LGBT Feature: C.V.’s Story



Photo by Anna Delph.

Listen First: Introduction to LGBT Feature

In our feature, the term gay refers only to the attractions and orientations of individuals and not to their sexual activity. The writers have left out any reference to positions on moral and political questions to avoid polarizing discussion.

For those of us who are not LGBT, we hope these stories provide a glimpse into the lives of some of our brothers and sisters at Calvin. For those of us who are LGBT, we want you to see that you are not alone, and the Calvin community cares deeply about you.

Many of the students who are LGBT have not experienced a supporting, caring community at Calvin, but after we hear stories and place a face on an issue, we may still take our differing positions, but we will refuse to do battle. Join us as we listen attentively, respond thoughtfully and love graciously.


Currently a resident assistant in Knollcrest East apartments, this student is a senior from out of state. At Calvin, he has been a member of various bands and ensembles and served as a Barnabas.

Chimes is withholding the name of this author online for future career considerations.

Of everything that has happened in my life, I can think of one thing that has brought me more happiness and yet also more sorrow, tears and angry nights than anything else: my sexuality.

I first realized that I was bisexual in sixth grade. While I was beginning to notice girls in ways I never had, I also began to see beauty in men as well.

I came from a background in the Christian Reformed Church (CRC) and had heard about this “gay” and immediately went to my school counselor.

For three years, she was the only person who knew. I couldn’t bring myself to tell anyone else.

I was filled with shame — shame of something I didn’t understand. I was paralyzed with fear — fear of what could happen if people found out. I was filled with hate — hatred at myself for something I never chose and could not get rid of.

In high school, when I was at a point where I felt so completely isolated from the world because no one knew the true me, I finally talked to my mother.

She reassured me in my faith and her love for me, a priceless gift that I was silently pleading for. She advised me that it would be better if I didn’t act upon those homosexual feelings.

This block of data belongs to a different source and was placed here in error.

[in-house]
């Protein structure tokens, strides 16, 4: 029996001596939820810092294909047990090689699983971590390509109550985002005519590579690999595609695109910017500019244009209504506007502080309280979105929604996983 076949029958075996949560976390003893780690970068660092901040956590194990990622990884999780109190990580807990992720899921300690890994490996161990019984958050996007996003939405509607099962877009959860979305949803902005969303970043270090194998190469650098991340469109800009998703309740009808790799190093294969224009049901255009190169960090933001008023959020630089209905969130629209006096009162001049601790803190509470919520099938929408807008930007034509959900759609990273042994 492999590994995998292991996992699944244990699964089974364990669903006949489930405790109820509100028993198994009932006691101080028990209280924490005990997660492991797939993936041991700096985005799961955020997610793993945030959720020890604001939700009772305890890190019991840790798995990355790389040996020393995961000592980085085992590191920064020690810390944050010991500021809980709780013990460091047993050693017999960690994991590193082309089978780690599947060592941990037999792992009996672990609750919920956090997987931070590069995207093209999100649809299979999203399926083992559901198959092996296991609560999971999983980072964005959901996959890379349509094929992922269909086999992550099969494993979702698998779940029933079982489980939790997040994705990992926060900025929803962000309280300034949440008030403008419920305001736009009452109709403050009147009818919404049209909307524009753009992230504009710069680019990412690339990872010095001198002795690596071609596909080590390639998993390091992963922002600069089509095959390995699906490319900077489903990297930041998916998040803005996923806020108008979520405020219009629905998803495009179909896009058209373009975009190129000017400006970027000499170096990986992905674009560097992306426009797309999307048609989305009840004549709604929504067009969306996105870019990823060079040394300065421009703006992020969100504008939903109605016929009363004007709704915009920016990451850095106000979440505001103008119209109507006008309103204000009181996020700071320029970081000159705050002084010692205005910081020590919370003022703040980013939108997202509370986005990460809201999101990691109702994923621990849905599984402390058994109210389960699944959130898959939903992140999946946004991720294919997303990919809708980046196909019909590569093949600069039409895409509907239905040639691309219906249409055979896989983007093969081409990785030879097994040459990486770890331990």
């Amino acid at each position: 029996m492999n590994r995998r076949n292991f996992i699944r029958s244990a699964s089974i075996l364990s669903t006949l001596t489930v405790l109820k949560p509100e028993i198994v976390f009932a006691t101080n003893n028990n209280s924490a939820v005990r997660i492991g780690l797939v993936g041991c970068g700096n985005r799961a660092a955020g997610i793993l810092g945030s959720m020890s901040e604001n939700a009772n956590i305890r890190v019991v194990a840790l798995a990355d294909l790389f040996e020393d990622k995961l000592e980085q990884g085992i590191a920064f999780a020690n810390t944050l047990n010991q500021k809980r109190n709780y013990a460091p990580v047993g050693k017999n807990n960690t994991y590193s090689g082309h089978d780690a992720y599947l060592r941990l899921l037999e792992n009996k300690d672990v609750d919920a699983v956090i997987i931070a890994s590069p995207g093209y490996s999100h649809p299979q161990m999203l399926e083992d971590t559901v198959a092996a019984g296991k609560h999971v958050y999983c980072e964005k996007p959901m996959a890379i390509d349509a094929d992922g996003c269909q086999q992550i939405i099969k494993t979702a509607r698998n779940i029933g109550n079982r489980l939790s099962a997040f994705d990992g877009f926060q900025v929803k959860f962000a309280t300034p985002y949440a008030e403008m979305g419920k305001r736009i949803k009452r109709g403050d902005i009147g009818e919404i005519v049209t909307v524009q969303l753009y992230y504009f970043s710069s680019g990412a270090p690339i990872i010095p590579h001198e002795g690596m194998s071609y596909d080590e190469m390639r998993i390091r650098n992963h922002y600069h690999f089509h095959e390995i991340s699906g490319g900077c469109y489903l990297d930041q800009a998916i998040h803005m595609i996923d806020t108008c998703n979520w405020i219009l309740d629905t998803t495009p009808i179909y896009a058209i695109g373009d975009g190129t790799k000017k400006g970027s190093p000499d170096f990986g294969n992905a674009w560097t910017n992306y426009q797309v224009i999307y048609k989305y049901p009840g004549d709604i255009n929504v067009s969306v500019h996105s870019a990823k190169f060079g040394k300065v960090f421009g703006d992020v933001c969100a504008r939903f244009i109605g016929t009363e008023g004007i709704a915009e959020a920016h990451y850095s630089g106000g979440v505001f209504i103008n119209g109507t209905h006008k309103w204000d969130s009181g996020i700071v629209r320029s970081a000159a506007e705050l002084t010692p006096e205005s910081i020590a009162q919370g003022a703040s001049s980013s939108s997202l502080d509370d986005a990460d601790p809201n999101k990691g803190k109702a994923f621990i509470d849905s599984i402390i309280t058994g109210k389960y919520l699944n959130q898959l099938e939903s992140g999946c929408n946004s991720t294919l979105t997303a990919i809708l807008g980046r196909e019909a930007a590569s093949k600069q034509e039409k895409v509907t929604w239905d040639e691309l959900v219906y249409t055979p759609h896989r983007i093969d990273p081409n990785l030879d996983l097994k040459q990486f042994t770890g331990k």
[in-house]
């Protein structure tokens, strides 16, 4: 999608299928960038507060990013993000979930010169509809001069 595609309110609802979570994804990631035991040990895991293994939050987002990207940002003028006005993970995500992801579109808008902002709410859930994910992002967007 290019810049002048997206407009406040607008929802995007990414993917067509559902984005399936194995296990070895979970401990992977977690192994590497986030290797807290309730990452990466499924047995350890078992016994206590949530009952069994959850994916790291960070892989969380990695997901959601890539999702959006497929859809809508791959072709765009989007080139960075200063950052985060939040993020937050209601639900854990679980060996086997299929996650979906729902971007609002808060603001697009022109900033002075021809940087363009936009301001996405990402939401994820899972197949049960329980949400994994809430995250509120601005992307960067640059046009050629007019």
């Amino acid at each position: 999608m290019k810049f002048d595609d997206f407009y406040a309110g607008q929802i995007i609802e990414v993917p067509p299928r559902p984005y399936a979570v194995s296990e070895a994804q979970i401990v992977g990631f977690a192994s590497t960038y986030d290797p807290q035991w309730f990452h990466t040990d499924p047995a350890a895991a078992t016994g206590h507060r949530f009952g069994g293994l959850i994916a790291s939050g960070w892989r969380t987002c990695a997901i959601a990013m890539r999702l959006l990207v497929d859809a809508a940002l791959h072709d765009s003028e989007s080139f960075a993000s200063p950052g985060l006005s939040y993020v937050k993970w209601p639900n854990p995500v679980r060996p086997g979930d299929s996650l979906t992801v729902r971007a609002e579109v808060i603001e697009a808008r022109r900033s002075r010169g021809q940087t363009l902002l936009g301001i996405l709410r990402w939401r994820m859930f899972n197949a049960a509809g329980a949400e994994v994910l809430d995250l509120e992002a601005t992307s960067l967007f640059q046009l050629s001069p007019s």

I went to a Christian high school, where I cannot remember this topic ever being discussed until two students came out during my junior year.

The school board was forced to make some quick decisions, and the choices they made about these students scared me so much I swore I would never reveal my sexuality to anyone ever again, no matter how much pain it caused me.

I thought, “I do find women attractive, so I will just find one, marry her and never have to deal with my sexuality.” But try to put yourself in my situation.

I hated a part of myself — a part I had not chosen and could not get rid of. I laid awake so many nights in my room, begging and pleading to wake up and not have those feelings and thoughts anymore. But that was not how God worked in my life.

Calvin is where things began to change for the better.

My experience at Calvin has been wonderful. I have made many wonderful friends that I trust with my whole story. Finding one or two friends to trust with everything gave me the space to talk through the things I had never been able to say before.

I slowly began talking to spiritual counselors and then to my roommate and friends about my sexuality my sophomore year, and I received nothing but positive support.

Opening up and speaking aloud my struggles gave me room to grow and see how my sexuality is not a weed that is wringing the life out of me, but instead has been put in my life so that I can see the world through a view that is not often talked about.

Through my journey with my sexuality, God gave me a desire to really look into the Bible, he taught me to trust people and he taught me how even pain can come with a lesson to teach us.

My journey with my sexuality has also given me a heart to help others deal with this issue and come to their own decisions.

I came to realize through my own story that I didn’t need someone telling me what to do. What we all need to begin with is someone who is willing to listen and love unconditionally.

While people may hold different views on this topic, I know in my life it has been a lesson from God himself. God has used this one aspect of who I am to teach me so much in my life.